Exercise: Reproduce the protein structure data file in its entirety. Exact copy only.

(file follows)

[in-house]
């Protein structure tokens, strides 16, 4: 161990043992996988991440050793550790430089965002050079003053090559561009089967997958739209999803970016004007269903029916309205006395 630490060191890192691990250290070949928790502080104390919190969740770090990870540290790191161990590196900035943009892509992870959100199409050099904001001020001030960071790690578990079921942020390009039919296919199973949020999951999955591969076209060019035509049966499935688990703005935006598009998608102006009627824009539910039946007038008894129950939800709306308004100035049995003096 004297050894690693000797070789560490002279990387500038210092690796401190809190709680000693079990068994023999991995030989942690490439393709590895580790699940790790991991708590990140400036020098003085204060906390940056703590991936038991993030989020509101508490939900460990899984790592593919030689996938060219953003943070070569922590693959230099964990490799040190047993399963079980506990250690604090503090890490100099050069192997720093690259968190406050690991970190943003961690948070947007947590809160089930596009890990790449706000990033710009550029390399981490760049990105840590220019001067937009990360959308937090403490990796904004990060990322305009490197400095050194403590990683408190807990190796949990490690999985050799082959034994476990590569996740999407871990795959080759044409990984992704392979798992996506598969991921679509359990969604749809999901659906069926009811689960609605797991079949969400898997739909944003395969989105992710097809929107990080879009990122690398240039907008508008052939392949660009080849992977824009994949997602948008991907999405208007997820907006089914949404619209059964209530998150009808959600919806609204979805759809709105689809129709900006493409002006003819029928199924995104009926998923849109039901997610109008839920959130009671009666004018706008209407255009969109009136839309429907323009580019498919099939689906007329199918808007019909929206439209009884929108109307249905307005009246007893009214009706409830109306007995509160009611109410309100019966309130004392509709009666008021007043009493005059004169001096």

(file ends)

[in-house]
């Protein structure tokens, strides 16, 4: 161990043992996988991440050793550790430089965002050079003053090559561009089967997958739209999803970016004007269903029916309205006395 630490060191890192691990250290070949928790502080104390919190969740770090990870540290790191161990590196900035943009892509992870959100199409050099904001001020001030960071790690578990079921942020390009039919296919199973949020999951999955591969076209060019035509049966499935688990703005935006598009998608102006009627824009539910039946007038008894129950939800709306308004100035049995003096 004297050894690693000797070789560490002279990387500038210092690796401190809190709680000693079990068994023999991995030989942690490439393709590895580790699940790790991991708590990140400036020098003085204060906390940056703590991936038991993030989020509101508490939900460990899984790592593919030689996938060219953003943070070569922590693959230099964990490799040190047993399963079980506990250690604090503090890490100099050069192997720093690259968190406050690991970190943003961690948070947007947590809160089930596009890990790449706000990033710009550029390399981490760049990105840590220019001067937009990360959308937090403490990796904004990060990322305009490197400095050194403590990683408190807990190796949990490690999985050799082959034994476990590569996740999407871990795959080759044409990984992704392979798992996506598969991921679509359990969604749809999901659906069926009811689960609605797991079949969400898997739909944003395969989105992710097809929107990080879009990122690398240039907008508008052939392949660009080849992977824009994949997602948008991907999405208007997820907006089914949404619209059964209530998150009808959600919806609204979805759809709105689809129709900006493409002006003819029928199924995104009926998923849109039901997610109008839920959130009671009666004018706008209407255009969109009136839309429907323009580019498919099939689906007329199918808007019909929206439209009884929108109307249905307005009246007893009214009706409830109306007995509160009611109410309100019966309130004392509709009666008021007043009493005059004169001096």